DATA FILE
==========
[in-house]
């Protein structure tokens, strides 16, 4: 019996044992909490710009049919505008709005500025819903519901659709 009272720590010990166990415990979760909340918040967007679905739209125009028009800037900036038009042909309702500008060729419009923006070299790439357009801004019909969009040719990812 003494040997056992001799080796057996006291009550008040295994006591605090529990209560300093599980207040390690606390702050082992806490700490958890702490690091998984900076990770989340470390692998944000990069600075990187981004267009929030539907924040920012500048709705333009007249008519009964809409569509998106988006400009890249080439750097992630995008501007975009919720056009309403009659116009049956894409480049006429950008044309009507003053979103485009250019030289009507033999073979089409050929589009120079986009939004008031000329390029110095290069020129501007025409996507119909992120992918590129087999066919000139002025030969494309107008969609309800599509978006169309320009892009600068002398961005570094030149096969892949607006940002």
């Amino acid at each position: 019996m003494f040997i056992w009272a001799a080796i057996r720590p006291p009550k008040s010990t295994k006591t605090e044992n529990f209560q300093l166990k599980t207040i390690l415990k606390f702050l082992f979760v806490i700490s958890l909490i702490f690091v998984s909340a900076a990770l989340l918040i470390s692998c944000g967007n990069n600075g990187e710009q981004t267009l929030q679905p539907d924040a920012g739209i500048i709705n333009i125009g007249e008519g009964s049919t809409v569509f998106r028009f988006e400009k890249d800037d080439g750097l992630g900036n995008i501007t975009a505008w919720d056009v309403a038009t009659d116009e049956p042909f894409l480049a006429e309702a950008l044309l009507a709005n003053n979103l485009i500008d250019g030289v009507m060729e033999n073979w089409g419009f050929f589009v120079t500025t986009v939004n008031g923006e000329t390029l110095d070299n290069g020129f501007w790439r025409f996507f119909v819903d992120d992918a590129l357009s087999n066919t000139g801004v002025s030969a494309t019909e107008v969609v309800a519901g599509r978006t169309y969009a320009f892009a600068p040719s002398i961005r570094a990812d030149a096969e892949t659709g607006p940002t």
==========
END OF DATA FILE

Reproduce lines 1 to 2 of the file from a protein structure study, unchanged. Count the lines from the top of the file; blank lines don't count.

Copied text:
[in-house]
């Protein structure tokens, strides 16, 4: 019996044992909490710009049919505008709005500025819903519901659709 009272720590010990166990415990979760909340918040967007679905739209125009028009800037900036038009042909309702500008060729419009923006070299790439357009801004019909969009040719990812 003494040997056992001799080796057996006291009550008040295994006591605090529990209560300093599980207040390690606390702050082992806490700490958890702490690091998984900076990770989340470390692998944000990069600075990187981004267009929030539907924040920012500048709705333009007249008519009964809409569509998106988006400009890249080439750097992630995008501007975009919720056009309403009659116009049956894409480049006429950008044309009507003053979103485009250019030289009507033999073979089409050929589009120079986009939004008031000329390029110095290069020129501007025409996507119909992120992918590129087999066919000139002025030969494309107008969609309800599509978006169309320009892009600068002398961005570094030149096969892949607006940002």